McCoy v. USA
ORDER denying 49 Motion for Reconsideration. Signed by Judge David R. Herndon on 8/9/2017. (klh)
IN THE UNITED STATES DISTRICT COURT
FOR THE SOUTHERN DISTRICT OF ILLINOIS
UNITED STATES OF AMERICA,
MEMORANDUM and ORDER
HERNDON, District Judge:
Pending before the Court is McCoy’s Rule 60 motion to reopen plaintiff’s 28
U.S.C. § 2255 evidentiary hearing (Doc. 49). Based on the following, the Court
denies the motion as meritless.
On July 31, 2014, the Court held an evidentiary hearing on McCoy’s 28
U.S.C. § 2255 petition, orally denied with prejudice the petition and judgment was
entered (Docs. 22 & 24). McCoy filed his notice of appeal on August 6, 2014 (Doc.
26). On June 6, 2016, the Seventh Circuit issued its Mandate affirming the denial
of McCoy’s petition (Doc. 48).
Thereafter, on November 8, 2016, the Seventh
Circuit, in McCoy’s criminal case, United States v. McCoy, 11-30076-DRH, denied
McCoy’s motion for leave to file a second or successive motion for collateral review
Christopher McCoy has filed an application pursuant to 28 U.S.C. §
2244(b)(3), seeking authorization to file a successive motion to vacate
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under § 2255. McCoy would like to challenge his attorney’s
performance during his first § 2255 proceedings. Specifically, he
argues counsel should have made a claim under United States v.
Harden, 758 F.3d 886 (7th Cir. 2014) (the Federal Magistrates Act
does not authorize magistrate judges to accept guilty pleas). But even if
counsel during the § 2255 proceedings performed deficiently, that is
not a basis for authorization because the Constitution does not
guarantee counsel during collateral proceedings. In any case, §
2244(b)(1) bars authorization because the proposed claim is simply a
new legal theory in support of an old claim—that the magistrate judge’s
acceptance of his guilty plea was unauthorized by Federal Magistrates
Act. This court rejected that very argument when affirming the denial
of McCoy’s § 2255 motion.
United States v. McCoy, 11-30076-DRH, Doc. 49.
The Seventh Circuit has held that a motion challenging the merits of a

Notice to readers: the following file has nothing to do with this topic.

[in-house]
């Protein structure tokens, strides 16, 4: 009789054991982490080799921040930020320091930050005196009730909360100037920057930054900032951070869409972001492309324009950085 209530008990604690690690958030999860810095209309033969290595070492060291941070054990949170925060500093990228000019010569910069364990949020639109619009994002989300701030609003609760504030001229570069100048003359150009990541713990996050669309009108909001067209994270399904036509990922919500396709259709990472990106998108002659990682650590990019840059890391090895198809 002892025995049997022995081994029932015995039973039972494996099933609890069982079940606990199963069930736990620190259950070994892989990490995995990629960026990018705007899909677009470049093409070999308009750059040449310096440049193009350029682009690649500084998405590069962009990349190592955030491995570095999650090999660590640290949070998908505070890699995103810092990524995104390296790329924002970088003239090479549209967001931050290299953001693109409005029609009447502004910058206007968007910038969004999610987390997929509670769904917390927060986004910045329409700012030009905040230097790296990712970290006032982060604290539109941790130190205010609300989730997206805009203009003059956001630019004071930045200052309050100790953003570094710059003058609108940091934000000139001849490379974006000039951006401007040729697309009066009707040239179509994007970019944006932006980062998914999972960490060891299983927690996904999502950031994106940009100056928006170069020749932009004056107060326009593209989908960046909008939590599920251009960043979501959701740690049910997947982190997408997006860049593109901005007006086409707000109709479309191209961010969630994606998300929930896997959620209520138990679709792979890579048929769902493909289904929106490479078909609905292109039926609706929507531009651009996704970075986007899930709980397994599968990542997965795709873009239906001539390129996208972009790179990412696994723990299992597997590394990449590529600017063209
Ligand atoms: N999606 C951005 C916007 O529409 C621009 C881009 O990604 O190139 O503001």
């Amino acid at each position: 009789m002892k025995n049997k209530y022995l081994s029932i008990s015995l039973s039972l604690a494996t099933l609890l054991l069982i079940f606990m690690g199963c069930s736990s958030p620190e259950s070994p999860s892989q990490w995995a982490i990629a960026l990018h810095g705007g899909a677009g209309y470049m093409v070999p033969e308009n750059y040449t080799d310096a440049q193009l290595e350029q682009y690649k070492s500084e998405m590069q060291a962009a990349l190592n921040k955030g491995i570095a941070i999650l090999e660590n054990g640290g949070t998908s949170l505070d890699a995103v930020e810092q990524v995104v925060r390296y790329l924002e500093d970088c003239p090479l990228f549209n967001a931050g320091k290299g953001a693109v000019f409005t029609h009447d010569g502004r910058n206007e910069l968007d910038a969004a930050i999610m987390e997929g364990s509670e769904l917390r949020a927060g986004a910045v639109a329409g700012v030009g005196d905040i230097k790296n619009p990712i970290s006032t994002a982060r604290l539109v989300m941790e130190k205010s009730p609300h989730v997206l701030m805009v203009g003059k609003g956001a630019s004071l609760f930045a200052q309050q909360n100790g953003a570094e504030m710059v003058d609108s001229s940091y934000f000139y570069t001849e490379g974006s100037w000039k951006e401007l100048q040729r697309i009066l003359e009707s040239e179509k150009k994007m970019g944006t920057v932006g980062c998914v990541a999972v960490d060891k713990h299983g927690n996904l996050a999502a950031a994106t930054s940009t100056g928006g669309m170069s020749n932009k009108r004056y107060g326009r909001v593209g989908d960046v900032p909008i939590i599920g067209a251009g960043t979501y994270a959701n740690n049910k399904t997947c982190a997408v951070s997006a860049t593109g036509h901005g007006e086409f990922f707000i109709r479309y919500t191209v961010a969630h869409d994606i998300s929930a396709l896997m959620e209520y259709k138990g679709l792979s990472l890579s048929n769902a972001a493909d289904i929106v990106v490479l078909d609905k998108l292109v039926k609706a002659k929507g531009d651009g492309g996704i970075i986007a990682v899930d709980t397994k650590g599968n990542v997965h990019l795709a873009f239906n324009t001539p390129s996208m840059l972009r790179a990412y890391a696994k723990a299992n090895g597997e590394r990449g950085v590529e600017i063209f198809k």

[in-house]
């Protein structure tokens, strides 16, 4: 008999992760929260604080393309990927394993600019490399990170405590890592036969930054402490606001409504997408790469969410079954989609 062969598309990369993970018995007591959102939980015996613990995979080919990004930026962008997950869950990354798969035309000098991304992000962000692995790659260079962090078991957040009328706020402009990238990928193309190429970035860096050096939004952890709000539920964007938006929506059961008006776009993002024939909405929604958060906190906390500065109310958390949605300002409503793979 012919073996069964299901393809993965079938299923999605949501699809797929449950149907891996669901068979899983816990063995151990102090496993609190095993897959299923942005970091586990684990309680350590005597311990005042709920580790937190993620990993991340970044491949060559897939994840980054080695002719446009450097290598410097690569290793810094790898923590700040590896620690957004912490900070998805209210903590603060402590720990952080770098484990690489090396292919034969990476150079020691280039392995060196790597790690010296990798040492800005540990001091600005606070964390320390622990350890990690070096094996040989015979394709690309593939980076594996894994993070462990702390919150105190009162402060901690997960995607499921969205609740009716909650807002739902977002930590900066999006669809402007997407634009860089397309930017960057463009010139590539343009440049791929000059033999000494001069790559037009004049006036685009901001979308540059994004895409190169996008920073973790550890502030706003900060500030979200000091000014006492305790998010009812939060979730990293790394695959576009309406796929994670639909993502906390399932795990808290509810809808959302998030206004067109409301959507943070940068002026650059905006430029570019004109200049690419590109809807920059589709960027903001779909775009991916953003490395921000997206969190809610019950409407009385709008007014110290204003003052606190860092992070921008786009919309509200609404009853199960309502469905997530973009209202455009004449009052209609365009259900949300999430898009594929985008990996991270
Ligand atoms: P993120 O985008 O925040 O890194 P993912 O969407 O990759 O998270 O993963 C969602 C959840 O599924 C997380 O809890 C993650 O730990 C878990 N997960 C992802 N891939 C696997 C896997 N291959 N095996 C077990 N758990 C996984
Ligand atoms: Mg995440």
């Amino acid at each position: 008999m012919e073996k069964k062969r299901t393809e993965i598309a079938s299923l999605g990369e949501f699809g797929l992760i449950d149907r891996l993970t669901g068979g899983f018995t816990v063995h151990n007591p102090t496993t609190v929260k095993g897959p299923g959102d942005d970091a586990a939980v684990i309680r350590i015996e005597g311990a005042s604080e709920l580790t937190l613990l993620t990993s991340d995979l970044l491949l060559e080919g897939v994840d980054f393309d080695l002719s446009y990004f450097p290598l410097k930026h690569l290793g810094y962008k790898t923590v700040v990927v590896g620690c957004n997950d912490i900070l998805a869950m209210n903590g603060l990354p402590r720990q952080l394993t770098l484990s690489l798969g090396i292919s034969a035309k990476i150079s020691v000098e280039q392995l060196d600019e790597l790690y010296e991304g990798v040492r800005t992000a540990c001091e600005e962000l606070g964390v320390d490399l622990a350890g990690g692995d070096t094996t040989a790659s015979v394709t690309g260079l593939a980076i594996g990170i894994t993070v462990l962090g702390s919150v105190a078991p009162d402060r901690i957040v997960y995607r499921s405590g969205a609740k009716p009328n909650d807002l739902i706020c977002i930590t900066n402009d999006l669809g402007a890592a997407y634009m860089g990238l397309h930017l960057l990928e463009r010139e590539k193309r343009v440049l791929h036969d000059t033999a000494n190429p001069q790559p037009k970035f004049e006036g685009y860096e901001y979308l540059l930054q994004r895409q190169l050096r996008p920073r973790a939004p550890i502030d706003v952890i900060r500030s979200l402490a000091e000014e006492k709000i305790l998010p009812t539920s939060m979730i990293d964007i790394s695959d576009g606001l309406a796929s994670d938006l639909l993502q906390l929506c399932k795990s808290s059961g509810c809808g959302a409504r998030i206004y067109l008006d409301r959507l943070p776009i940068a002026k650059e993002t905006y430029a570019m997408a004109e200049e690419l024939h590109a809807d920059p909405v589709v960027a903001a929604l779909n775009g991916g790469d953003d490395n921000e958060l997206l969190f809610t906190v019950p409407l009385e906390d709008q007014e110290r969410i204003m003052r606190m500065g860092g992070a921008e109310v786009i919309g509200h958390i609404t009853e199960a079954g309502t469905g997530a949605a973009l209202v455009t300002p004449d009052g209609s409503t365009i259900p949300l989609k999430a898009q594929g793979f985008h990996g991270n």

district court order will automatically be considered as having been filed pursuant
to either Rule 59(e) or Rule 60(b). See, e.g., Mares v. Busby, 34 F.3d 533, 535
(7th Cir. 1994).
Different time-tables govern these motions.
standards also apply.
Rule 59(e) permits a court to amend a judgment only if the
movant demonstrates a manifest error of law or fact or presents newly discovered
evidence that was not previously available. See, e.g., Sigsworth v. City of Aurora,
487 F.3d 506, 511-12 (7th Cir. 2007).
Rule 60(b) permits a court to relieve a
party from an order or judgment based on such grounds as mistake, surprise or
excusable neglect by the movant; fraud or misconduct by the opposing party;
a judgment that is void or has been discharged; or newly discovered evidence that
could not have been discovered within the 28-day deadline for filing a Rule 59(b)
motion. However, the reasons offered by a movant for setting aside a judgment
under Rule 60(b) must be something that could not have been employed to obtain a
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reversal by direct appeal.
See, e.g., Bell v. Eastman Kodak Co., 214 F.3d 798, 801
(7th Cir. 2000).
Although both Rules 59(e) and 60(b) have similar goals of erasing the finality
of a judgment and permitting further proceedings, Rule 59(e) generally requires a
lower threshold of proof than does Rule 60(b). See Helm v. Resolution Trust Corp.,
43 F.3d 1163, 1166 (7th Cir. 1995); see also Ball v. City of Chicago, 2 F.3d 752,
760 (7th Cir. 1993) (distinguishing the “exacting standard” of Rule 60(b) from the
to alter or amend judgment under Rule 59(e) is to ask the court to reconsider
matters “properly encompassed in a decision on the merits.” Osterneck v. Ernst &
Whinney, 489 U.S. 169, 174, 109 S.Ct. 987, 103 L.Ed.2d 146 (1989).
Clearly, McCoy’s motion was filed well past the 28 day window for Rule 59(e),
thus Rule 60(b) governs. The Court finds that McCoy is not entitled to relief under
either standard. After reviewing the record again, the Court finds that McCoy
identifies no manifest error of law, newly discovered evidence, fraud, mistake, or
excusable neglect that dictates a different result.
His motion merely takes
umbrage with the Court’s previous ruling and rehashes old arguments that have
been addressed by the Court. In rendering this Memorandum and Order and the
oral Order dismissing without prejudice McCoy’s 28 U.S.C. § 2255 petition, the
Court examined the record and the case law submitted by the parties and remains
convinced of the correctness of its position.
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Thus, the Court denies McCoy’s
Accordingly, the Court DENIES the motion to reopen plaintiff’s 28 U.S.C. §
2255 evidentiary hearing (Doc. 49).
IT IS SO ORDERED.
Digitally signed by
Judge David R.
Signed this 9th day of August, 2017.
United States District Court
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